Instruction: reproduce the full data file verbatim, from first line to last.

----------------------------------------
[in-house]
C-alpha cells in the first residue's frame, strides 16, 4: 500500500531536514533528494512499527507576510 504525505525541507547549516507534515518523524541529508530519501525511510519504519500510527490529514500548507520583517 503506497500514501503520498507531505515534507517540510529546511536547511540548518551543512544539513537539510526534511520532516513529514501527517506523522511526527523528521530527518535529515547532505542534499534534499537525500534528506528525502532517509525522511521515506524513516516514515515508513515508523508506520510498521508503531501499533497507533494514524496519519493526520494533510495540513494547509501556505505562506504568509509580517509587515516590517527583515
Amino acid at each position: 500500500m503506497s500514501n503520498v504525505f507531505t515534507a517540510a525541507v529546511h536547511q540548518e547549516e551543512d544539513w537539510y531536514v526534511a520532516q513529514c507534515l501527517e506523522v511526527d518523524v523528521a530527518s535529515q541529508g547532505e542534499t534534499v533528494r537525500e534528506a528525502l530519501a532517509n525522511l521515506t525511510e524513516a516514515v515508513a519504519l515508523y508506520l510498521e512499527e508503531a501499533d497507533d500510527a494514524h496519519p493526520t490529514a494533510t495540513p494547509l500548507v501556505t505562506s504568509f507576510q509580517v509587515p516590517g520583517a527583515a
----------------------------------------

[in-house]
C-alpha cells in the first residue's frame, strides 16, 4: 500500500531536514533528494512499527507576510 504525505525541507547549516507534515518523524541529508530519501525511510519504519500510527490529514500548507520583517 503506497500514501503520498507531505515534507517540510529546511536547511540548518551543512544539513537539510526534511520532516513529514501527517506523522511526527523528521530527518535529515547532505542534499534534499537525500534528506528525502532517509525522511521515506524513516516514515515508513515508523508506520510498521508503531501499533497507533494514524496519519493526520494533510495540513494547509501556505505562506504568509509580517509587515516590517527583515
Amino acid at each position: 500500500m503506497s500514501n503520498v504525505f507531505t515534507a517540510a525541507v529546511h536547511q540548518e547549516e551543512d544539513w537539510y531536514v526534511a520532516q513529514c507534515l501527517e506523522v511526527d518523524v523528521a530527518s535529515q541529508g547532505e542534499t534534499v533528494r537525500e534528506a528525502l530519501a532517509n525522511l521515506t525511510e524513516a516514515v515508513a519504519l515508523y508506520l510498521e512499527e508503531a501499533d497507533d500510527a494514524h496519519p493526520t490529514a494533510t495540513p494547509l500548507v501556505t505562506s504568509f507576510q509580517v509587515p516590517g520583517a527583515a